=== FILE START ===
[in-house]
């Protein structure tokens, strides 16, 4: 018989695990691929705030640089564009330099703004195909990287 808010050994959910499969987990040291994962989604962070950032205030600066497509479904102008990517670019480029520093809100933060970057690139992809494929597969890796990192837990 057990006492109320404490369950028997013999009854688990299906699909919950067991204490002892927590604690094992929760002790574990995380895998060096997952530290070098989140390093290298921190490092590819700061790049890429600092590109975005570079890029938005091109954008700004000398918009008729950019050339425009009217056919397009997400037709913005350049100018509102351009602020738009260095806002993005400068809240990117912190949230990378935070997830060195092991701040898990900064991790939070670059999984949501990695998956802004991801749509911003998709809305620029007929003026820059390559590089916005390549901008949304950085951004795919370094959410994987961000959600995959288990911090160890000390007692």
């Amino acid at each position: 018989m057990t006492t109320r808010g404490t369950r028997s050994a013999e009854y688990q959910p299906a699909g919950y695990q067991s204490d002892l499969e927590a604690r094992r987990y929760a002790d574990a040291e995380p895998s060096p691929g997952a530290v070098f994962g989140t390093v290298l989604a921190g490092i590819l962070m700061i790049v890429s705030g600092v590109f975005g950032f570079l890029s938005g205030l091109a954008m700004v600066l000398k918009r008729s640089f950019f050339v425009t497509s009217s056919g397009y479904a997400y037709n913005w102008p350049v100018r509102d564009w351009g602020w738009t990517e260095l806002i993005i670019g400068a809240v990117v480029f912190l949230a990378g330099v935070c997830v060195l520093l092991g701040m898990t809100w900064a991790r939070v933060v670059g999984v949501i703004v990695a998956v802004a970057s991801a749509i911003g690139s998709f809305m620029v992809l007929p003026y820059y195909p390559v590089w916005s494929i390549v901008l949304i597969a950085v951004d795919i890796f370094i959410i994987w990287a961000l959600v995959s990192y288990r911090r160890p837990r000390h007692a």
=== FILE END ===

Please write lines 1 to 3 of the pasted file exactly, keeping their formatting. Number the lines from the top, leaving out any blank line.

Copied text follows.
[in-house]
């Protein structure tokens, strides 16, 4: 018989695990691929705030640089564009330099703004195909990287 808010050994959910499969987990040291994962989604962070950032205030600066497509479904102008990517670019480029520093809100933060970057690139992809494929597969890796990192837990 057990006492109320404490369950028997013999009854688990299906699909919950067991204490002892927590604690094992929760002790574990995380895998060096997952530290070098989140390093290298921190490092590819700061790049890429600092590109975005570079890029938005091109954008700004000398918009008729950019050339425009009217056919397009997400037709913005350049100018509102351009602020738009260095806002993005400068809240990117912190949230990378935070997830060195092991701040898990900064991790939070670059999984949501990695998956802004991801749509911003998709809305620029007929003026820059390559590089916005390549901008949304950085951004795919370094959410994987961000959600995959288990911090160890000390007692």
């Amino acid at each position: 018989m057990t006492t109320r808010g404490t369950r028997s050994a013999e009854y688990q959910p299906a699909g919950y695990q067991s204490d002892l499969e927590a604690r094992r987990y929760a002790d574990a040291e995380p895998s060096p691929g997952a530290v070098f994962g989140t390093v290298l989604a921190g490092i590819l962070m700061i790049v890429s705030g600092v590109f975005g950032f570079l890029s938005g205030l091109a954008m700004v600066l000398k918009r008729s640089f950019f050339v425009t497509s009217s056919g397009y479904a997400y037709n913005w102008p350049v100018r509102d564009w351009g602020w738009t990517e260095l806002i993005i670019g400068a809240v990117v480029f912190l949230a990378g330099v935070c997830v060195l520093l092991g701040m898990t809100w900064a991790r939070v933060v670059g999984v949501i703004v990695a998956v802004a970057s991801a749509i911003g690139s998709f809305m620029v992809l007929p003026y820059y195909p390559v590089w916005s494929i390549v901008l949304i597969a950085v951004d795919i890796f370094i959410i994987w990287a961000l959600v995959s990192y288990r911090r160890p837990r000390h007692a």